In addition to the answers already given (the "historical accident" one notwithstanding), I think there's also something to be said for the use of
Data.Map in Haskell compared to
Hash in Ruby or similar things; map-like objects in other languages tend to see a lot more use for general ad-hoc storage.
Whereas in Haskell you'd whip up a
data definition in no time at all, creating a class in other languages tends to be somewhat heavy-weight, and so we find that even for data with a well-known structure, we'll just use a
dict or similar. The fact that we have a direct syntax for doing so makes it all the more attractive an option.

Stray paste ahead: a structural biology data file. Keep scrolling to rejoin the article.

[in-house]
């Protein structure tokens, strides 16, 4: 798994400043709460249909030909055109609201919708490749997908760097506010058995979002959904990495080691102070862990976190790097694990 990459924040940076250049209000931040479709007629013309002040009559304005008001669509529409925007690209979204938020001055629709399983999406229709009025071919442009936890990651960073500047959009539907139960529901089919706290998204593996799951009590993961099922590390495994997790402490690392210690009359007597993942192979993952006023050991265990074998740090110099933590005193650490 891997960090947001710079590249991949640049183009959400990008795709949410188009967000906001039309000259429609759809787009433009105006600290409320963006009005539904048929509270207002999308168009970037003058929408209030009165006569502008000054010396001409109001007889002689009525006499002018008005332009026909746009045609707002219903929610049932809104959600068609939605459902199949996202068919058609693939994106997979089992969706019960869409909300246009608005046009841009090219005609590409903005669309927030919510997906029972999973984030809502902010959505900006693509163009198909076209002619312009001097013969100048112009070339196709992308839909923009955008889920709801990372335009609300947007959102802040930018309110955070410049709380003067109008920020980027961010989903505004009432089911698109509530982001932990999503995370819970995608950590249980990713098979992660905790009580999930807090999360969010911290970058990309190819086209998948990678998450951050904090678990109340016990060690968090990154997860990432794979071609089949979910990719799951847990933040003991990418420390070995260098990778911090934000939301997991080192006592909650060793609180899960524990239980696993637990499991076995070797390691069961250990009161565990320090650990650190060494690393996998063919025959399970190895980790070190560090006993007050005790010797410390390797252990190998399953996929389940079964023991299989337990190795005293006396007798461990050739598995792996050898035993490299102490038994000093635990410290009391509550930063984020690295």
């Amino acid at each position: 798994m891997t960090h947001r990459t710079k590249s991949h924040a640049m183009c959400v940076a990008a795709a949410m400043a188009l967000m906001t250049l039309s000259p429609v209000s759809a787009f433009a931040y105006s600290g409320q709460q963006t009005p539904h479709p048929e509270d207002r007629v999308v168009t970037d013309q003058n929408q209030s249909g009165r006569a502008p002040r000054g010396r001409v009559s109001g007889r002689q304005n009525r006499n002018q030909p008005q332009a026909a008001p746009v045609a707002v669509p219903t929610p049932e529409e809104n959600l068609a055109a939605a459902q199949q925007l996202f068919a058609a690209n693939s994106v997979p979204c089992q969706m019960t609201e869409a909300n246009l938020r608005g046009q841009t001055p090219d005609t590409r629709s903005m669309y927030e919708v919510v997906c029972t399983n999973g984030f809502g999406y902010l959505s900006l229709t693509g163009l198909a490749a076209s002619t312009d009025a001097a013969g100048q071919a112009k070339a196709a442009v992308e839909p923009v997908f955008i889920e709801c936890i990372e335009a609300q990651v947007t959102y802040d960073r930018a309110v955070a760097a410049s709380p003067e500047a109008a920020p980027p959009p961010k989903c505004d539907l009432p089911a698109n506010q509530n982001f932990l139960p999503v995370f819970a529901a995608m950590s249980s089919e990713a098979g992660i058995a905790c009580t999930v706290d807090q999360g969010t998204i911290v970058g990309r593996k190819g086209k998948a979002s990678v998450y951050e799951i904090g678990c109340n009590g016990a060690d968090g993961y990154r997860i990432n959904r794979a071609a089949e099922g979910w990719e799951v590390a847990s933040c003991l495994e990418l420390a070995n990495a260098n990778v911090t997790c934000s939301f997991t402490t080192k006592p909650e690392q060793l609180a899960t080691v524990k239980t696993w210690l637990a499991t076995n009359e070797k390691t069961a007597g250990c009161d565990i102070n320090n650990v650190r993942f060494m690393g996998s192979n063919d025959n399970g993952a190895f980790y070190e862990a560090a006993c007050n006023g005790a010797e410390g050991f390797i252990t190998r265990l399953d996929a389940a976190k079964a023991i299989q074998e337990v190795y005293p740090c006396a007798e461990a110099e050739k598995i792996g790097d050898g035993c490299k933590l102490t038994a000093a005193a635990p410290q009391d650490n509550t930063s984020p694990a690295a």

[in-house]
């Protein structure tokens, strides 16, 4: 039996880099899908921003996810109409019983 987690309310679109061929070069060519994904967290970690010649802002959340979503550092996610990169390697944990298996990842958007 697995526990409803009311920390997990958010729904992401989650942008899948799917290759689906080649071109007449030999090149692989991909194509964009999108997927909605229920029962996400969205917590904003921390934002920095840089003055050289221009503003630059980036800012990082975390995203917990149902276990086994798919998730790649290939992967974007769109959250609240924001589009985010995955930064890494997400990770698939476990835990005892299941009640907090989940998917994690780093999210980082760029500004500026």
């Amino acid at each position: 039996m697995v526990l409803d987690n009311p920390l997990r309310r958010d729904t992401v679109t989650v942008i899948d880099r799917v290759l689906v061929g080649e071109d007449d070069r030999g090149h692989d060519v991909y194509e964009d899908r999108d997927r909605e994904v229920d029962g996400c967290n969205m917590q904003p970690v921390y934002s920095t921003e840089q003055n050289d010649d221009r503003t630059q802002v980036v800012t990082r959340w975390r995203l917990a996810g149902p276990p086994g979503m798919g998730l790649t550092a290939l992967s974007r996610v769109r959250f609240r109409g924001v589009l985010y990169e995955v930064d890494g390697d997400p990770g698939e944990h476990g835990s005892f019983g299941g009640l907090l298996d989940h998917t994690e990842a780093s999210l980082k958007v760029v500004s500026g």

Contrast to Lisp: using
MAKE-HASH-TABLE and then repeatedly
SETFing it is relatively annoying (similar to using
Data.Map), so everything gets thrown into nested lists, instead—because it's what's convenient.
Similarly, I'm happy that the most convenient choice for storing data is creating new types to suit, and then I leave
Data.Map to when I'm actually constructing a map or hash-table as an intrinsic component. There are a few cases where I think the syntax would be nice (usually just for smaller throw-away programs), but in general I don't miss it.